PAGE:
‘A sense of home’ on Capitol Hill: a look inside the new Consulate of Mexico in Seattle

Two times a week, its legal protection team visits many of the some 200 immigrant women — most mothers separated from their children —  currently held in the SeaTac Federal Detention Center.

“This is something we work on every single day,” Roberto Dondisch, general consul at the Consulate of Mexico in Seattle, tells CHS.

But like many efforts at the consulate, the team’s work is not about politics or trying to change Trump administration policies. Instead the team checks in on the women’s well-being, helps connect them to lawyers and organizations that can help, and is there to make sure its citizens retain their human rights.

“We are very active,” Dondisch said. “Everybody has the right to ask for protection.”

The legal protection team and the rest of the diplomatic apparatus of the consulate dedicated to strengthening Mexican communities and promoting the nation’s economic interests in the Pacific Northwest will be in action starting in July from its new home on Capitol Hill.

Soon, Dondisch says, the official seals will go up on the bricks and the Mexican flag will rise above the western wall of the old Harvard Exit Theater. The State Department has already approved the property’s diplomatic status. Ceremonies will follow in the coming months but the consulate’s work begins at the corner of Harvard and Roy just off Broadway on July 9th.

CHS toured the new facility this week and saw the spaces transformed from the 93-year-old movie theater into a new diplomatic processing center and offices. With new seismic bracing, tastefully culturally relevant carpeting, and a sleek visa, consular ID, passport, and birth certificate processing area, most of the ghosts of the Harvard Exit have been pushed out by the layers of bullet-proof glass that partition the about to reopen building.

The bulk of work at the consulate is, indeed, paperwork with up to 200 people a day working with the consulate to secure their papers. Many are Mexican citizens — Dondisch says there are more than 800,000 people of Mexican heritage in the state. More and more are U.S. citizens seeking visas for extended stays in Mexico — and many of those are work visas, according to the general consul.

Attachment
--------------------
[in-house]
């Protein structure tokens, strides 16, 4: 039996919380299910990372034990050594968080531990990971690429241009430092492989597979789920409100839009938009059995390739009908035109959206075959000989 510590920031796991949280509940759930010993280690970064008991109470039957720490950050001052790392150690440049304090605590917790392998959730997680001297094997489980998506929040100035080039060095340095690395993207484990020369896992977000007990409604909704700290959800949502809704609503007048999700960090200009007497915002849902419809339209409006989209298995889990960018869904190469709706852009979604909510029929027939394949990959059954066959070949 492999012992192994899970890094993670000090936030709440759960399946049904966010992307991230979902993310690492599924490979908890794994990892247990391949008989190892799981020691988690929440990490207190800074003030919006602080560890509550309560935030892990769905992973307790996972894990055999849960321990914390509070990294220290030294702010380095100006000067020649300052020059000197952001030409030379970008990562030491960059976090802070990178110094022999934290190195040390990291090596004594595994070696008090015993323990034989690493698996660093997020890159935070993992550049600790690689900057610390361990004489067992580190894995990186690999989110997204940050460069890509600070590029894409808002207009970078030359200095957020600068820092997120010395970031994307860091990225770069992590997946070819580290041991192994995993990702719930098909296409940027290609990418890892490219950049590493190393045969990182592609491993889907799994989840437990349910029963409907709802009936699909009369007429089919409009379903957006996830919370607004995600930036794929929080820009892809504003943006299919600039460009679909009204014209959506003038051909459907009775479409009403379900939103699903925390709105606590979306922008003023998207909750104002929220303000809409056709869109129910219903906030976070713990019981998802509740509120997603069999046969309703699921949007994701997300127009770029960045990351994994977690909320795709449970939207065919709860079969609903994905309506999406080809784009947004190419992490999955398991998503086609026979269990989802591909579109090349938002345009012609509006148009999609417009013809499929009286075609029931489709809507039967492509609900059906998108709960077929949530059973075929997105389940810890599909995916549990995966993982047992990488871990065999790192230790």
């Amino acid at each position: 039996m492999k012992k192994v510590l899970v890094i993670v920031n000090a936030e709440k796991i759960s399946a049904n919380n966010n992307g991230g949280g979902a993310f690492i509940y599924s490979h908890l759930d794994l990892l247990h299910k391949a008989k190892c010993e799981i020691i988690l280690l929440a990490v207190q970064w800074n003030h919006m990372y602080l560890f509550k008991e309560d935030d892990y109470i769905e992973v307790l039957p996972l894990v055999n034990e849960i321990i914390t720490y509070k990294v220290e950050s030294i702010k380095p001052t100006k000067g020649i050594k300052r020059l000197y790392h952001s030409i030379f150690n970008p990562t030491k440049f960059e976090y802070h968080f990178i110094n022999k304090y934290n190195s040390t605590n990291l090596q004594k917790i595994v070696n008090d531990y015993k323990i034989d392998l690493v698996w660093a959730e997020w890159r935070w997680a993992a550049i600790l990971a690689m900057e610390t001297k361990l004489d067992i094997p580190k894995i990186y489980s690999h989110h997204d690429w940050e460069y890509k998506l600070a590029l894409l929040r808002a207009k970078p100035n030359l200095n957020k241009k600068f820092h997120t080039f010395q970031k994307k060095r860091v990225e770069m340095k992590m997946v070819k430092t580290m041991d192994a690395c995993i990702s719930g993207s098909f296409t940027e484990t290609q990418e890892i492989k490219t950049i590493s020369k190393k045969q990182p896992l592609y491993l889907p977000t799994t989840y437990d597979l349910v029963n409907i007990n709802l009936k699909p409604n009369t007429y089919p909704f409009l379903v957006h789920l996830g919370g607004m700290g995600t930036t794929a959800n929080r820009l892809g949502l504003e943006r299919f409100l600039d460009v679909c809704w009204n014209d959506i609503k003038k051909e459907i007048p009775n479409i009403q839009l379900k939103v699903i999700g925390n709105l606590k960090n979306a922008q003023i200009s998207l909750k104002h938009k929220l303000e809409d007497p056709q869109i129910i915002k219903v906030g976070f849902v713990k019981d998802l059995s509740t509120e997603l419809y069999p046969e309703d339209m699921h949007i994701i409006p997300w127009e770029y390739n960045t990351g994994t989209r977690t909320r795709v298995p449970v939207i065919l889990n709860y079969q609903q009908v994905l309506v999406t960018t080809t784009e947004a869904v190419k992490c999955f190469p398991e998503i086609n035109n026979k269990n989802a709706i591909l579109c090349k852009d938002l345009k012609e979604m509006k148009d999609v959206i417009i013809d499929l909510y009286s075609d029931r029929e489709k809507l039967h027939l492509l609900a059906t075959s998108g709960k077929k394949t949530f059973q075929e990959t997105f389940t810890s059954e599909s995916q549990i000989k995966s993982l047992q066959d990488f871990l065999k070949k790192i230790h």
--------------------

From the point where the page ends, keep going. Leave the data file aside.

The historic theater building was being prepared as office and restaurant space by developer Scott Shapiro of Eagle Rock Ventures. The plan had been for a restaurant to take over the building’s 1,500-square-foot lobby, while Shapiro envisioned a bar moving into the 2,200 square-foot basement. The rest of the building was set to become “creative offices,” including the two 5,000 square-foot theater spaces and two upper floors of existing offices. Shapiro acquired the property in 2014 for $2.35 million and closed the theater in 2015, eventually bringing an end to its 46-year run.

Moving on from its cramped and aged Belltown offices, Mexico’s new diplomatic facility will take up two stories plus the theater’s mezzanine and basement, includes “open work spaces,” a “lounge area” reconfigured as a “work area,” areas with “glass partitions,” and a dramatic conference room that showcases the building’s well-worn brick. The construction has created a new main entryway off Harvard and a new internal stairway for the structure. The project also includes a new flag pole on Harvard and the diplomatic seals — elements that needed special approval in the neighborhood’s Harvard-Belmont Historic District which also requires that the 1925-built masonry exterior remains intact. The architect on the project was Capitol Hill-based S+H Works.

The upper offices of the new project are still available for a new tenant to neighbor the consulate. A handful of civic organizations are reportedly interested in the third floor.

For Dondisch who has served as the general consul for two years, the move means an easier visit people seeking the consulate’s services and better access to transit. But it also is important, he says, that the consulate is something the state’s Mexican communities can be proud of. “This really gives our community a sense of home,” he said.

The Consulate of Mexico in Seattle will close its Belltown offices June 22nd and reopen after the move to Capitol Hill at Harvard and Roy on July 9th. You can learn more at consulmex.sre.gob.mx/seattle.


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